History of Portmeirion
In 1960, Susan Williams-Ellis and her husband, Euan Cooper-Willis purchased a small pottery decorating company in Stoke-on-Trent called A.E.Gray Ltd. Susan had worked with A.E.Grayís for some years, sending her designs there to be produced exclusively for the gift shop at the Portmeirion Village in North Wales, which had been created by her father, Sir Clough Williams-Ellis in 1925. This was their first experience of the pottery industry. Previously Susan had Fine Art training from Chelsea Polytechnic, where her tutors included Henry Moore and Graham Sutherland.Since graduating, Susan had had several different careers; she was a draughtswoman at the Air Ministry during the war and then taught A level art for a while at Dartington. During the late 1940ís and early 1950ís, Susan and Euan lived an almost self-sufficient life on their farm in North Wales. To supplement their income Susan took on some book illustration commissions and Euan, who had studied Mathematics and Statistics at Cambridge, worked part-time as a stockbroker in the City. In 1961 Susan and Euan purchased a second pottery firm, called Kirkhamís Ltd. This was equipped for actual pottery manufacture, whereas Grayís could only decorate. This allowed Susan to start designing shapes rather than surface pattern alone (in the 1960ís it was considered quite unusual for a designer to do both). Her first set of shapes were based on some existing cylindrical moulds (ĎPorous Cellsí) found at the factory. They were of varying diameters, so by cutting the different sizes to different lengths, Susan was able to create a tall, straight coffee set.The simplicity of her shapes made them immediately popular and soon Portmeirion was struggling to keep up with the demand. Her design, Totem, was launched in 1963. Embossed symbols such as spirals and stars decorated her simple shapes; available in blue, amber and olive, Totem earned Portmeirion a reputation for new and innovative design.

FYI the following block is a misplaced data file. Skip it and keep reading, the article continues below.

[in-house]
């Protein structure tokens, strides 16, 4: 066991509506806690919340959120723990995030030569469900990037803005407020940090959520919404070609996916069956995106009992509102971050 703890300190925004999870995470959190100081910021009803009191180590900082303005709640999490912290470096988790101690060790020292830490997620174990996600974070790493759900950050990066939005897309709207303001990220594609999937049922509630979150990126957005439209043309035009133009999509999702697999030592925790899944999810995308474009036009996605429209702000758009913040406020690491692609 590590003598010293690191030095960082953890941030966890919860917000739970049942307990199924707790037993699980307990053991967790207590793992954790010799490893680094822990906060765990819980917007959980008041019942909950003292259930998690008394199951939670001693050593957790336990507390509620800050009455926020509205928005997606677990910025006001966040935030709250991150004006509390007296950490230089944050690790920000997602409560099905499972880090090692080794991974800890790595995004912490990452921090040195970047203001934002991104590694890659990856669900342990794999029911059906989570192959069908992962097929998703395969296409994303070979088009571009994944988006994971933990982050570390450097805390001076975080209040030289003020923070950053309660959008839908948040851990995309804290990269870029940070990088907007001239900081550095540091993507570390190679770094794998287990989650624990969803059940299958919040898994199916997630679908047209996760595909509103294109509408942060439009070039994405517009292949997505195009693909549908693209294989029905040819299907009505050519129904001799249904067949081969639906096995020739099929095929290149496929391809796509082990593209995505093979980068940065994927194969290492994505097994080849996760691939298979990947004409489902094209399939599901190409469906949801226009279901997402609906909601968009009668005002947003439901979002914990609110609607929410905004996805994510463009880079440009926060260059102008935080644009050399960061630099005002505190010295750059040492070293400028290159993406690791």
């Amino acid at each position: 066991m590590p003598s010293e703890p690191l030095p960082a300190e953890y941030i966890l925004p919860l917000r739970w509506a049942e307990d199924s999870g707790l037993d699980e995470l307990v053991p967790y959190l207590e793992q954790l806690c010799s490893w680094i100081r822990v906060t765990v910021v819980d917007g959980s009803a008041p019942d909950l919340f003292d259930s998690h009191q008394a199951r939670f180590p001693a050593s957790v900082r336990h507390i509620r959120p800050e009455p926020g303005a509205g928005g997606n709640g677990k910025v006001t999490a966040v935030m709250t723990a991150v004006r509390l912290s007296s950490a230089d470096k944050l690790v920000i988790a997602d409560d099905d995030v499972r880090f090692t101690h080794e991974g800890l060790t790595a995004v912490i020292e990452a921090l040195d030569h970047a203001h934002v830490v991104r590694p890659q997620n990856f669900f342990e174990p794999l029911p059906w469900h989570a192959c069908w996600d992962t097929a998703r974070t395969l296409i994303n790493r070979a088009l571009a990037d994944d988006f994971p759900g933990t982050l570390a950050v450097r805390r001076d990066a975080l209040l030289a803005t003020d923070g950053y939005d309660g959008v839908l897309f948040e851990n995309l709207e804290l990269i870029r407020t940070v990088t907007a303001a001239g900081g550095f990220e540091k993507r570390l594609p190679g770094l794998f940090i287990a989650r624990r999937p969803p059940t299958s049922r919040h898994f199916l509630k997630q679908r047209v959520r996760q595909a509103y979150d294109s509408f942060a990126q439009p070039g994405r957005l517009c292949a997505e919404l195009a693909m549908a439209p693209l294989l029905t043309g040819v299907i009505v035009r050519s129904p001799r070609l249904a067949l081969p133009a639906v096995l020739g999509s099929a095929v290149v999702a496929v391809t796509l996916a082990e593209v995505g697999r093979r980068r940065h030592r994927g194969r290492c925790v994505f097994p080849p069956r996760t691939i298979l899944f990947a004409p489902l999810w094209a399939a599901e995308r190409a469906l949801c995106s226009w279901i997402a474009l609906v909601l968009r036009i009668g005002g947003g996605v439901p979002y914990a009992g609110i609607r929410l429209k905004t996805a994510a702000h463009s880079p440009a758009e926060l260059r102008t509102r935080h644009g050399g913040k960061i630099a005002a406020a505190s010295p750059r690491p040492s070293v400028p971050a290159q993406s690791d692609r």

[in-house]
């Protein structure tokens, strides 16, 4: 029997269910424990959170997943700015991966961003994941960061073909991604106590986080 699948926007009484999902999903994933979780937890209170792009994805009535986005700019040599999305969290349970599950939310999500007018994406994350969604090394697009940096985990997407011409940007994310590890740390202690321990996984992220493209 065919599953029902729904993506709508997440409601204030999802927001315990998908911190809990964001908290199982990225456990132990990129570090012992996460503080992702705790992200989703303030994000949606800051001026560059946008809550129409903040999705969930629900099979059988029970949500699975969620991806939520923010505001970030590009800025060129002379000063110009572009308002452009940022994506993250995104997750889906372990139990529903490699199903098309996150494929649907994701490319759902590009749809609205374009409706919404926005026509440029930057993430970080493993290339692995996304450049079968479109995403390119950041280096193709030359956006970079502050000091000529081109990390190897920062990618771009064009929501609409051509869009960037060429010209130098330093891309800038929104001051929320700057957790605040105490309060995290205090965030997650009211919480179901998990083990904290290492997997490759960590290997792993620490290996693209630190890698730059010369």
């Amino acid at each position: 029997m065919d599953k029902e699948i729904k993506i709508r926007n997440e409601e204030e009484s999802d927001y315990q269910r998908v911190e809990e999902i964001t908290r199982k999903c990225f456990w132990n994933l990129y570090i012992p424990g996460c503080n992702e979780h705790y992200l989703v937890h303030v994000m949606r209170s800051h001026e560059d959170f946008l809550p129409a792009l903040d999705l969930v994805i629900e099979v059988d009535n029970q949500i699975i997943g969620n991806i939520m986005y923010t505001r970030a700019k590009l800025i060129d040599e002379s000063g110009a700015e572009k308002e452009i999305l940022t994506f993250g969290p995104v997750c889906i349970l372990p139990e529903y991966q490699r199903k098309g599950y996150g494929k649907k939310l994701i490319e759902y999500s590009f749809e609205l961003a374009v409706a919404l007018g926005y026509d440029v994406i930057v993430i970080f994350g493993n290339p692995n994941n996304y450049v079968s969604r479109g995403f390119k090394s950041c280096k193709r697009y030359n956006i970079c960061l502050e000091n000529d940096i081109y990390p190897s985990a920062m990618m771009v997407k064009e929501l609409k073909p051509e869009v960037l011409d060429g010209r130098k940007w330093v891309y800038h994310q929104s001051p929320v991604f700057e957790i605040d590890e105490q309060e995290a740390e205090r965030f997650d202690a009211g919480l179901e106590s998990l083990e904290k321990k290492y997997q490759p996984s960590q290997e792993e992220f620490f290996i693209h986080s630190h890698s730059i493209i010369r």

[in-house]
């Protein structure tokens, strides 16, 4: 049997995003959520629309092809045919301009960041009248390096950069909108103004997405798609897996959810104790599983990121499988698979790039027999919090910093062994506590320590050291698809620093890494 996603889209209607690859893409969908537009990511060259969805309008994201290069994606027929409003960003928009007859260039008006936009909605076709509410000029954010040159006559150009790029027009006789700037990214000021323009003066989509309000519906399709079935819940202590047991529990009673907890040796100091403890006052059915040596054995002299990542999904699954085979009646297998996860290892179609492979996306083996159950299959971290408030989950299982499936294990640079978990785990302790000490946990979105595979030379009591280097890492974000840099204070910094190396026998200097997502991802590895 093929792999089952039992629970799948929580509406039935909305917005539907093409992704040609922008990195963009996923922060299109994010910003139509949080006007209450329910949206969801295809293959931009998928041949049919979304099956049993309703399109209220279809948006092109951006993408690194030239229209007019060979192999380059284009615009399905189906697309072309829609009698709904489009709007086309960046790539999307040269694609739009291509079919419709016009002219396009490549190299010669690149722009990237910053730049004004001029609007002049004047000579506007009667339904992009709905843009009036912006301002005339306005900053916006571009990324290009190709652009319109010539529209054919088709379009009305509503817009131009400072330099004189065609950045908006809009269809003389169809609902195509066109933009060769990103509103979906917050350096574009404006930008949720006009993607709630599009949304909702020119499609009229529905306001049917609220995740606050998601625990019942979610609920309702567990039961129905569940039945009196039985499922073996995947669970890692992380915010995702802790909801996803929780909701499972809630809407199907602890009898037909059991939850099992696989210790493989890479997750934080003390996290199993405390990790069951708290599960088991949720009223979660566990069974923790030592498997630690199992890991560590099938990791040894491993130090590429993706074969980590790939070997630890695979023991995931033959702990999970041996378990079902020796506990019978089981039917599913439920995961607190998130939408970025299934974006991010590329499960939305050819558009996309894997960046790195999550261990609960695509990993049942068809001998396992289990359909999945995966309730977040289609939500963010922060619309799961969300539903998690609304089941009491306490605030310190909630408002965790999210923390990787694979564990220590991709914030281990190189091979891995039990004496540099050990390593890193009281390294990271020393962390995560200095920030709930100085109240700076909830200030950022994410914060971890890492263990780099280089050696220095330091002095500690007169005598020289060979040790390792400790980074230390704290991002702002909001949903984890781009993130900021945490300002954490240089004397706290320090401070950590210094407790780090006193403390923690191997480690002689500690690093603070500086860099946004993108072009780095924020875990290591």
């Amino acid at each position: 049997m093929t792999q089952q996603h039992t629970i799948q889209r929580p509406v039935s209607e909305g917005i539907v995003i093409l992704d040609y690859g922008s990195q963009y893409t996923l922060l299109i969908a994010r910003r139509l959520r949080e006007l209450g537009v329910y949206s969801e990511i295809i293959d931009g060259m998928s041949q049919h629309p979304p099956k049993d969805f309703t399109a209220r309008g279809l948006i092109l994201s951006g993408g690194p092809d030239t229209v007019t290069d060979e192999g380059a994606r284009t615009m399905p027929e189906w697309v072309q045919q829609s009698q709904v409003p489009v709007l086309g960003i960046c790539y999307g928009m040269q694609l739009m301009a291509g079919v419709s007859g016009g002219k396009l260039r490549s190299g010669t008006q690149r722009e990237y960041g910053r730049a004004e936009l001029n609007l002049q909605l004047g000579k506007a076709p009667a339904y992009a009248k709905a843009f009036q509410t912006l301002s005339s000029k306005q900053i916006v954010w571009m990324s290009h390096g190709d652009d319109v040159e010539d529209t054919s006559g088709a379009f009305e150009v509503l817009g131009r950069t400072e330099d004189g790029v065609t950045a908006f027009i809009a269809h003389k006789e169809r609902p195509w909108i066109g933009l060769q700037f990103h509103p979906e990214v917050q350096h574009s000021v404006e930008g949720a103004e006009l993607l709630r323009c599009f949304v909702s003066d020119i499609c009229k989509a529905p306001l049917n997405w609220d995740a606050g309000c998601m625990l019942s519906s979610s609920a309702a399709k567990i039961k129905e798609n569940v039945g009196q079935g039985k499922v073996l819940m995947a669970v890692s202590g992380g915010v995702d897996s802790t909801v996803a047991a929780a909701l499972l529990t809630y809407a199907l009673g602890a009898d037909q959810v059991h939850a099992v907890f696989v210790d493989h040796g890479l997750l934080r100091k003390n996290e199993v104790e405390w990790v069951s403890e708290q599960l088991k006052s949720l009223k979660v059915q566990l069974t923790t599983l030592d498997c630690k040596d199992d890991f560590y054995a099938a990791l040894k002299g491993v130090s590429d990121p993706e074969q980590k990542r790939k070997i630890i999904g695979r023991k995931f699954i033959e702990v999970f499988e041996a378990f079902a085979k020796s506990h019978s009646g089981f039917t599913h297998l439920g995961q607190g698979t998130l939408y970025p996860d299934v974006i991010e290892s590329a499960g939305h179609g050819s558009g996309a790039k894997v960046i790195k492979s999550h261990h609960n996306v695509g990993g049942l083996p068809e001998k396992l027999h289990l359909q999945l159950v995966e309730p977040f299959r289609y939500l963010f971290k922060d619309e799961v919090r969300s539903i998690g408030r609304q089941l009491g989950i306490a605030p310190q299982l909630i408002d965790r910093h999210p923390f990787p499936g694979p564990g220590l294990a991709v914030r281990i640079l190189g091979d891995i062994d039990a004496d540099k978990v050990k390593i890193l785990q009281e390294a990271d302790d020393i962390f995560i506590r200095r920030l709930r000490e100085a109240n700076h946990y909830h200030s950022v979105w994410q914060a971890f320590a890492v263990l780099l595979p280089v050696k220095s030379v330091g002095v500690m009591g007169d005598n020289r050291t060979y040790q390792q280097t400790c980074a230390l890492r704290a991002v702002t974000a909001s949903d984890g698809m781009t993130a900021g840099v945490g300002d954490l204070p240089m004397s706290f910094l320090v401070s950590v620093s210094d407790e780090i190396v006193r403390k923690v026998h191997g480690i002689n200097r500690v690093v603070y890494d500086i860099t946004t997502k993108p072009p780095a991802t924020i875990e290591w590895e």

By the early 1970ís Susan Williams-Ellis was looking for something new. A nineteenth century publication, discovered by chance, was thus adapted and became Botanic Garden. It became one of the world's biggest selling tableware patterns and still accounts for half of the company's turnover. The beauty of the Portmeirion Pottery collection of tableware, giftware and cookware, stems from Susan Williams-Ellisí ability to design and model shapes that are both functional and aesthetically pleasing, Susan has always expected her pottery designs, both shapes and pattern, to fit comfortably with everyday life. Since the 1960ís Susan has created all the shapes by turning the originals by hand from which the moulds were produced. The design department continues to create new products, shapes and innovative ranges under the watchful eye of Susan, with the modelling department maintaining the highest standard of design.

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